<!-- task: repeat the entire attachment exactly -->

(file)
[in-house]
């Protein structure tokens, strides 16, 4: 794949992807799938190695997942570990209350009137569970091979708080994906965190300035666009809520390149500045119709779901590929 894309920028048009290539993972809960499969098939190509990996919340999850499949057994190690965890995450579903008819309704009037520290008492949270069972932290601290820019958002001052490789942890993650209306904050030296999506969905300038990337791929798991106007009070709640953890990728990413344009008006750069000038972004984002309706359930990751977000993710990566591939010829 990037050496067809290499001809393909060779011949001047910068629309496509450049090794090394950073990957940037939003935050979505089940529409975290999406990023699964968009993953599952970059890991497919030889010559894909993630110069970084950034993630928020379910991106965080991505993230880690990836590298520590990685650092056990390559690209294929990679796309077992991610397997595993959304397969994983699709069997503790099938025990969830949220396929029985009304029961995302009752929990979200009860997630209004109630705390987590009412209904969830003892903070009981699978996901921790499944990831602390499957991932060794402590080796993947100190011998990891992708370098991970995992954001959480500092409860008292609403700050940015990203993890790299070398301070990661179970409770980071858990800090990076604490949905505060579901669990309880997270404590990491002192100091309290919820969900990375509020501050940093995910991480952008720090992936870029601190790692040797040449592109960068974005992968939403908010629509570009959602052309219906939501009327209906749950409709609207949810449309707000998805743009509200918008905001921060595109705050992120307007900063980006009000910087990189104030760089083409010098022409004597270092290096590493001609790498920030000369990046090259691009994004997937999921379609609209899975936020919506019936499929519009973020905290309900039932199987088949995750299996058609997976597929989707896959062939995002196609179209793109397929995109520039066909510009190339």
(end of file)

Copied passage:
[in-house]
């Protein structure tokens, strides 16, 4: 794949992807799938190695997942570990209350009137569970091979708080994906965190300035666009809520390149500045119709779901590929 894309920028048009290539993972809960499969098939190509990996919340999850499949057994190690965890995450579903008819309704009037520290008492949270069972932290601290820019958002001052490789942890993650209306904050030296999506969905300038990337791929798991106007009070709640953890990728990413344009008006750069000038972004984002309706359930990751977000993710990566591939010829 990037050496067809290499001809393909060779011949001047910068629309496509450049090794090394950073990957940037939003935050979505089940529409975290999406990023699964968009993953599952970059890991497919030889010559894909993630110069970084950034993630928020379910991106965080991505993230880690990836590298520590990685650092056990390559690209294929990679796309077992991610397997595993959304397969994983699709069997503790099938025990969830949220396929029985009304029961995302009752929990979200009860997630209004109630705390987590009412209904969830003892903070009981699978996901921790499944990831602390499957991932060794402590080796993947100190011998990891992708370098991970995992954001959480500092409860008292609403700050940015990203993890790299070398301070990661179970409770980071858990800090990076604490949905505060579901669990309880997270404590990491002192100091309290919820969900990375509020501050940093995910991480952008720090992936870029601190790692040797040449592109960068974005992968939403908010629509570009959602052309219906939501009327209906749950409709609207949810449309707000998805743009509200918008905001921060595109705050992120307007900063980006009000910087990189104030760089083409010098022409004597270092290096590493001609790498920030000369990046090259691009994004997937999921379609609209899975936020919506019936499929519009973020905290309900039932199987088949995750299996058609997976597929989707896959062939995002196609179209793109397929995109520039066909510009190339």